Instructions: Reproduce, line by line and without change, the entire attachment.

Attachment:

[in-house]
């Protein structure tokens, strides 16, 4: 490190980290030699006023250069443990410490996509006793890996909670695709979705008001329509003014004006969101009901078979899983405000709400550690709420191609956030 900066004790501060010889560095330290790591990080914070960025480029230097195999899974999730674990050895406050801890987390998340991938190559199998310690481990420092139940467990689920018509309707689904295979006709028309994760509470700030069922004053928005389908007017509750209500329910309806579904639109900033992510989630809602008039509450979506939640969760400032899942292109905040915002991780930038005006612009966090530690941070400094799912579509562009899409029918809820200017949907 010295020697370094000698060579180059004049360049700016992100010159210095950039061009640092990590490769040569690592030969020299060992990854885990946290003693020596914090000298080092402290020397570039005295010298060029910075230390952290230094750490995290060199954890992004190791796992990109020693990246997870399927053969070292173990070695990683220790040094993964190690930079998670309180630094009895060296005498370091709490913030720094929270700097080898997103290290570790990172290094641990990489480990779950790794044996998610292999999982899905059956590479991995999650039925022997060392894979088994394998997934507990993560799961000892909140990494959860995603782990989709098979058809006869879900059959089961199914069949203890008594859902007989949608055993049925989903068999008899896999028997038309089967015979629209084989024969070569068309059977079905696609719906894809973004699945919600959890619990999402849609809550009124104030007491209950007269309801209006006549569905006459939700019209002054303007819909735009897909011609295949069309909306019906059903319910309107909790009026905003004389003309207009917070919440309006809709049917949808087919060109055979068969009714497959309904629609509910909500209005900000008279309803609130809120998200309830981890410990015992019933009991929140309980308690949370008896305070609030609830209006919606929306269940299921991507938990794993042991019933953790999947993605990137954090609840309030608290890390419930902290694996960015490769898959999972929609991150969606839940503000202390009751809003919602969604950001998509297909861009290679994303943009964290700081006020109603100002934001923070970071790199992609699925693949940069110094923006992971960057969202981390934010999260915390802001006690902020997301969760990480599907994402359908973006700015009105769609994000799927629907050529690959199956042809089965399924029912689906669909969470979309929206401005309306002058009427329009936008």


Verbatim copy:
[in-house]
């Protein structure tokens, strides 16, 4: 490190980290030699006023250069443990410490996509006793890996909670695709979705008001329509003014004006969101009901078979899983405000709400550690709420191609956030 900066004790501060010889560095330290790591990080914070960025480029230097195999899974999730674990050895406050801890987390998340991938190559199998310690481990420092139940467990689920018509309707689904295979006709028309994760509470700030069922004053928005389908007017509750209500329910309806579904639109900033992510989630809602008039509450979506939640969760400032899942292109905040915002991780930038005006612009966090530690941070400094799912579509562009899409029918809820200017949907 010295020697370094000698060579180059004049360049700016992100010159210095950039061009640092990590490769040569690592030969020299060992990854885990946290003693020596914090000298080092402290020397570039005295010298060029910075230390952290230094750490995290060199954890992004190791796992990109020693990246997870399927053969070292173990070695990683220790040094993964190690930079998670309180630094009895060296005498370091709490913030720094929270700097080898997103290290570790990172290094641990990489480990779950790794044996998610292999999982899905059956590479991995999650039925022997060392894979088994394998997934507990993560799961000892909140990494959860995603782990989709098979058809006869879900059959089961199914069949203890008594859902007989949608055993049925989903068999008899896999028997038309089967015979629209084989024969070569068309059977079905696609719906894809973004699945919600959890619990999402849609809550009124104030007491209950007269309801209006006549569905006459939700019209002054303007819909735009897909011609295949069309909306019906059903319910309107909790009026905003004389003309207009917070919440309006809709049917949808087919060109055979068969009714497959309904629609509910909500209005900000008279309803609130809120998200309830981890410990015992019933009991929140309980308690949370008896305070609030609830209006919606929306269940299921991507938990794993042991019933953790999947993605990137954090609840309030608290890390419930902290694996960015490769898959999972929609991150969606839940503000202390009751809003919602969604950001998509297909861009290679994303943009964290700081006020109603100002934001923070970071790199992609699925693949940069110094923006992971960057969202981390934010999260915390802001006690902020997301969760990480599907994402359908973006700015009105769609994000799927629907050529690959199956042809089965399924029912689906669909969470979309929206401005309306002058009427329009936008």